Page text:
David Ammons, spokesman for the Office of Secretary of State, writes:

Protect Washington Families, the sponsors of Referendum 71, who hope to force a vote on the new “everything but marriage” domestic partnership expansion, are taking the state Elections Division to court to block release of the names of people who signed the petitions.

U.S. District Judge Benjamin Settle is hearing the request for a temporary restraining order at 2:30 p.m. Wednesday in Tacoma. The state will not resist the request, pending a full hearing on the merits of the case.

Nick Handy, state elections director, said Wednesday, “Referendum petitions become public records under the law once they have been turned over to us by sponsors. Our consistent practice has been to make these available upon public request. By early next week we will be in a position to make these available, and absent a court order, our intent has been to respond to public records requests in a timely way.”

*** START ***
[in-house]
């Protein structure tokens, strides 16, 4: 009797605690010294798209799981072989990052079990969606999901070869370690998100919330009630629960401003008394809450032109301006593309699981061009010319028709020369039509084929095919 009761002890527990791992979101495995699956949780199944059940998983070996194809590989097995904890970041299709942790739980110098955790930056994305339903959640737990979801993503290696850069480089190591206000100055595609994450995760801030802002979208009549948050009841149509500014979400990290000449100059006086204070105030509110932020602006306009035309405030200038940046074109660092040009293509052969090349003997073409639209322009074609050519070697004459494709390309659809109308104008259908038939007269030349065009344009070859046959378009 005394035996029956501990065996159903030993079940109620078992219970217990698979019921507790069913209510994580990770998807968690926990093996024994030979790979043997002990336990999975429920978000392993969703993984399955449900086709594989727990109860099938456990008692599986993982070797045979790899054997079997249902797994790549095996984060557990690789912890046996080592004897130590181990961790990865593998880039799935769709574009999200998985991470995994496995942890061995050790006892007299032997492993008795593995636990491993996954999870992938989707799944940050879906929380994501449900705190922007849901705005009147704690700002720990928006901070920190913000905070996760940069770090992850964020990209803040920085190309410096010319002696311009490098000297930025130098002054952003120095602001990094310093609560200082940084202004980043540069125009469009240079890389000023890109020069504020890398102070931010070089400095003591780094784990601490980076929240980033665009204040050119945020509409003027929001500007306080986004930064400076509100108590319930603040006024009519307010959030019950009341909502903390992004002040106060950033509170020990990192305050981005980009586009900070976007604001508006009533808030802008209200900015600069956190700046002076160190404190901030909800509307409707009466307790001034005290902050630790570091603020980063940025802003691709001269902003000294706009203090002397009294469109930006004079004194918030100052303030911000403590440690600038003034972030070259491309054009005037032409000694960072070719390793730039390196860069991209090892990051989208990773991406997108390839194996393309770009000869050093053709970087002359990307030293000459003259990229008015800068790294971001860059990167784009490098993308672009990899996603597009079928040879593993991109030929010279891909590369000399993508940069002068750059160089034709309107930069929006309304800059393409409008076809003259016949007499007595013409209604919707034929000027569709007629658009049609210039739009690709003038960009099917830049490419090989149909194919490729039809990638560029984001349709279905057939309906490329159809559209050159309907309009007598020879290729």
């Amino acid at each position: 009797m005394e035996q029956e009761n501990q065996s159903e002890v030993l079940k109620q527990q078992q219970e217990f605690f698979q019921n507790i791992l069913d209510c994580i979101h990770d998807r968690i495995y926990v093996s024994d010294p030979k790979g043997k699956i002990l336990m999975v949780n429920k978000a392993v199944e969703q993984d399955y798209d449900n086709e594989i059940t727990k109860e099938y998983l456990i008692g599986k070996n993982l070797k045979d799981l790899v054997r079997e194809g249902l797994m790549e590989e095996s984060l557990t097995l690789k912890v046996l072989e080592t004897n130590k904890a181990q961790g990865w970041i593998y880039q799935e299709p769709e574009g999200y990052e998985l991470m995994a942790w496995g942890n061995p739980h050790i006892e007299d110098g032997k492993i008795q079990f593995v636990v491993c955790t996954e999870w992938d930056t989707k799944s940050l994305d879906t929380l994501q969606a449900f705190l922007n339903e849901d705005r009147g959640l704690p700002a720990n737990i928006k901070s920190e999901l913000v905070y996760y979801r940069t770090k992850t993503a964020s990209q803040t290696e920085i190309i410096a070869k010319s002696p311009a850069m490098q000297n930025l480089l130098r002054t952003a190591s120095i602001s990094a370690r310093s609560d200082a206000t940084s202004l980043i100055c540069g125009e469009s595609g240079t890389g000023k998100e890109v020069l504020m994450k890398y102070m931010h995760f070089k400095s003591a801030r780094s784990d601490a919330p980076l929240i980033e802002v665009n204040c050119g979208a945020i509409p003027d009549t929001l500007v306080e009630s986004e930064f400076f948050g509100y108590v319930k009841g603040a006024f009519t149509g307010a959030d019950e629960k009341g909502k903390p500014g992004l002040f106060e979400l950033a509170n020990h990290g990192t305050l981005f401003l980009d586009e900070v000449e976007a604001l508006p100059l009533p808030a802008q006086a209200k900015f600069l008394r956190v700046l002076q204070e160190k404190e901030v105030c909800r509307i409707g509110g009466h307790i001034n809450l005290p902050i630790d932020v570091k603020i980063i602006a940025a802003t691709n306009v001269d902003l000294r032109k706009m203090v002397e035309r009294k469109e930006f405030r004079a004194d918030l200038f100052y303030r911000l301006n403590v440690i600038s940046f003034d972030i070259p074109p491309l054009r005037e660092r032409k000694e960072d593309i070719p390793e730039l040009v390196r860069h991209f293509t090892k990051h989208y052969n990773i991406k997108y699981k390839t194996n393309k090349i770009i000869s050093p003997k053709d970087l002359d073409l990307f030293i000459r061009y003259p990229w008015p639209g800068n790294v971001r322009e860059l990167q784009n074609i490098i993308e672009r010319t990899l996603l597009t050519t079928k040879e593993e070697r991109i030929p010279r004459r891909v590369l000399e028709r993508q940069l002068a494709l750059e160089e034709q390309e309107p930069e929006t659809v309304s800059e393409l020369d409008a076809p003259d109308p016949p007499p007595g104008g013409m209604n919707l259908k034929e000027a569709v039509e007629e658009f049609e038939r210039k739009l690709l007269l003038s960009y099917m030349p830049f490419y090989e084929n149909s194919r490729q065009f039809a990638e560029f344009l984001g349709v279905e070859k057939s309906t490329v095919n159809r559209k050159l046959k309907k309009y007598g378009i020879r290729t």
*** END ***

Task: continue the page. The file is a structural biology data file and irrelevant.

Handy said state open-records law makes no exemptions for initiative and referendum petitions, nor does the state Elections Division have authority to redact any of the fields, such as the person’s signature. In recent years, a growing number of requests for release have been honored. Petitions for Tim Eyman’s recently certified Initiative 1033, for instance, are being released.

Brian Murphy of the citizen group Whosigned.org, has a formal R-71 records request pending. His group plans to post the information on the Internet.

Meanwhile, the state Archives completed the imaging of the 9,359 R-71 petition sheets late Tuesday and the state Elections Division has begun a count of the signatures, crossing out any lines that are incomplete or obviously in error. The formal verification, which involves comparing signatures with the person’s official voters’ registration, will begin in a few days.